Poles all the way: the statistics

Number of Poles in UK increases from 75,000 in 2003 to 532,000 by end of 2010


26th August 2011: Poles continue to be lured by the UK. The  number of Polish people living in the UK has, in fact, increased from 75,000 in 2003 to 532,000 at the end of 2010.
ONS figures net migration from the A8 countries also increased to 39,000 from 5,000 in 2009.

The Czech Republic, Poland, Hungary, Slovakia, Slovenia, Estonia, Latvia and Lithuania are eight of the 10 countries to join the European Union in 2004.

The figures go on to suggest that approximately two in three of all A8 citizens to migrate to the UK have been Polish.

The figures also suggest the number of Poles working in the UK between April and June was up by 15 per cent from January to March and touched the 449,888 mark.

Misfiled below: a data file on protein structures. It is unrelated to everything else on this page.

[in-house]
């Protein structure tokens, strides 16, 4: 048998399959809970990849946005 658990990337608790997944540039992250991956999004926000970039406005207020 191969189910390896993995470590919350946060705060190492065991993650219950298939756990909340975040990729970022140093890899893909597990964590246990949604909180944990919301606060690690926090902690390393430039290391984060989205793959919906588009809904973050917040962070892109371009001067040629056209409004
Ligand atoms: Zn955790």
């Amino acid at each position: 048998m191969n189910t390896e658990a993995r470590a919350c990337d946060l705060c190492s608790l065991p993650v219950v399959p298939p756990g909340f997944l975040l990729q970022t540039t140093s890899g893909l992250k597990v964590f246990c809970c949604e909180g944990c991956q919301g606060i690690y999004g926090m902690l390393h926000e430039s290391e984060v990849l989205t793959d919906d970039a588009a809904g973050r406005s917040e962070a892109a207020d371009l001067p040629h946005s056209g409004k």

The statistics also indicates the Poles are more enterprising and eager to work than the UK population. Over four in five Poles, in the age group of 16 and 64, were working, compared with just seven in 10 of the UK population during the second quarter of 2011.

These official figures hit the spot when they reveal the increase in the community’s numbers – after many spoke of a mass return to an economically florid Poland after the 2008 crisis. Readership of The Polish Observer suggested otherwise.

They’re not  so convincing however when it comes to the total figure. I don’t think we’d be altogether off the mark if we estimated a population of double that figure.

"These figures are not accurate," comments Janusz Mlynarski, editor-in-chief of The POlish Observer. "Information on the number of Polish immigrants in the UK comes from official statistics, which do not include the Poles working in Britain illegally, and these may even be half a million, but there is no guarantee that this is true because it is not possible to quantify. One thing is certain – nearly three million Poles went abroad between 2004 and 2010."


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